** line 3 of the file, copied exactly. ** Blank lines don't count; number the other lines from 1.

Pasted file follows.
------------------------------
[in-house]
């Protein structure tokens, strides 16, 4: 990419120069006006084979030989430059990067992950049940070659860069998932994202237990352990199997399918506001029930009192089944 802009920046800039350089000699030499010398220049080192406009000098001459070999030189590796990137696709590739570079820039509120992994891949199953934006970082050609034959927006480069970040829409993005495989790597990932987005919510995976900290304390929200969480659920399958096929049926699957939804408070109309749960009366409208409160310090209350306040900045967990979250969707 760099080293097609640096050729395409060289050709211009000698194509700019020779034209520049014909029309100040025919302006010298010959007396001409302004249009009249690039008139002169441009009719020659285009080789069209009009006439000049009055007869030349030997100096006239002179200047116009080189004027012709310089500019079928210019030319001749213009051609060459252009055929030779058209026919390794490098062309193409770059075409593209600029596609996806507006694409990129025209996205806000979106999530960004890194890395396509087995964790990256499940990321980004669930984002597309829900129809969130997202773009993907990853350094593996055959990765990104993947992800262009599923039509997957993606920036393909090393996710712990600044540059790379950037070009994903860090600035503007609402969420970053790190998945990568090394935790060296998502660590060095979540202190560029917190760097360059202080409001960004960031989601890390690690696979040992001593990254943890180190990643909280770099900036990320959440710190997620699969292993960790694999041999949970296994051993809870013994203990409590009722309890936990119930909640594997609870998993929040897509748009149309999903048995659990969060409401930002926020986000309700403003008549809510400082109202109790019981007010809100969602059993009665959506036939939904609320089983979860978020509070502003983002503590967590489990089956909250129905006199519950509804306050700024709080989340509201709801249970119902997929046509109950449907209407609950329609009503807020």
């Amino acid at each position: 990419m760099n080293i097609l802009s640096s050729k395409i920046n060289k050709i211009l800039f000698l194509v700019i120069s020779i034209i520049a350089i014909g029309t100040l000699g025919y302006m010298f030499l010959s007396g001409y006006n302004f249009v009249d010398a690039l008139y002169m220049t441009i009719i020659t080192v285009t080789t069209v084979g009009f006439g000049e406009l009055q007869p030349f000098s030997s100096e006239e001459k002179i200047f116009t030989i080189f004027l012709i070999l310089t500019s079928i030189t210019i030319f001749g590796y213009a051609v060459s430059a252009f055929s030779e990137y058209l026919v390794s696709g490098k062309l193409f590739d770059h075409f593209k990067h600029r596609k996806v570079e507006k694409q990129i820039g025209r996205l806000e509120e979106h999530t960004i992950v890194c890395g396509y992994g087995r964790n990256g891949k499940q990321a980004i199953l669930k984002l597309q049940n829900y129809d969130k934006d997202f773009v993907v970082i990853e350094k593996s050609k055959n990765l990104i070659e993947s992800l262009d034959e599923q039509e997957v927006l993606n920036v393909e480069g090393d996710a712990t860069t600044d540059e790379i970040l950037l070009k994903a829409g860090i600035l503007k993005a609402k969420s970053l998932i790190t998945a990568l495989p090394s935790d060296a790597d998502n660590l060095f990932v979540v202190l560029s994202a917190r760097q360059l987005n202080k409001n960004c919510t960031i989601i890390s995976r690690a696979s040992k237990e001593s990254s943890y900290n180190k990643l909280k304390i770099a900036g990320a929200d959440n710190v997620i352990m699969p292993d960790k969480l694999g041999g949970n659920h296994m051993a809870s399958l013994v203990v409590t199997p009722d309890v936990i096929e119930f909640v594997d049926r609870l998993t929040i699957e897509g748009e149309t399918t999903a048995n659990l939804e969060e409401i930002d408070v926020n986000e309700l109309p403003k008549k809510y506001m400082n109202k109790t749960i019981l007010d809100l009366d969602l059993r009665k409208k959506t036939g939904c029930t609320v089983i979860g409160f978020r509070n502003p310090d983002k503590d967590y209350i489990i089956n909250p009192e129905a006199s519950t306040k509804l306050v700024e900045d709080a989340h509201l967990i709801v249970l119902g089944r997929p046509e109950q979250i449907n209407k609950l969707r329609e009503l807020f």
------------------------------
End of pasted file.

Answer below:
């Amino acid at each position: 990419m760099n080293i097609l802009s640096s050729k395409i920046n060289k050709i211009l800039f000698l194509v700019i120069s020779i034209i520049a350089i014909g029309t100040l000699g025919y302006m010298f030499l010959s007396g001409y006006n302004f249009v009249d010398a690039l008139y002169m220049t441009i009719i020659t080192v285009t080789t069209v084979g009009f006439g000049e406009l009055q007869p030349f000098s030997s100096e006239e001459k002179i200047f116009t030989i080189f004027l012709i070999l310089t500019s079928i030189t210019i030319f001749g590796y213009a051609v060459s430059a252009f055929s030779e990137y058209l026919v390794s696709g490098k062309l193409f590739d770059h075409f593209k990067h600029r596609k996806v570079e507006k694409q990129i820039g025209r996205l806000e509120e979106h999530t960004i992950v890194c890395g396509y992994g087995r964790n990256g891949k499940q990321a980004i199953l669930k984002l597309q049940n829900y129809d969130k934006d997202f773009v993907v970082i990853e350094k593996s050609k055959n990765l990104i070659e993947s992800l262009d034959e599923q039509e997957v927006l993606n920036v393909e480069g090393d996710a712990t860069t600044d540059e790379i970040l950037l070009k994903a829409g860090i600035l503007k993005a609402k969420s970053l998932i790190t998945a990568l495989p090394s935790d060296a790597d998502n660590l060095f990932v979540v202190l560029s994202a917190r760097q360059l987005n202080k409001n960004c919510t960031i989601i890390s995976r690690a696979s040992k237990e001593s990254s943890y900290n180190k990643l909280k304390i770099a900036g990320a929200d959440n710190v997620i352990m699969p292993d960790k969480l694999g041999g949970n659920h296994m051993a809870s399958l013994v203990v409590t199997p009722d309890v936990i096929e119930f909640v594997d049926r609870l998993t929040i699957e897509g748009e149309t399918t999903a048995n659990l939804e969060e409401i930002d408070v926020n986000e309700l109309p403003k008549k809510y506001m400082n109202k109790t749960i019981l007010d809100l009366d969602l059993r009665k409208k959506t036939g939904c029930t609320v089983i979860g409160f978020r509070n502003p310090d983002k503590d967590y209350i489990i089956n909250p009192e129905a006199s519950t306040k509804l306050v700024e900045d709080a989340h509201l967990i709801v249970l119902g089944r997929p046509e109950q979250i449907n209407k609950l969707r329609e009503l807020f």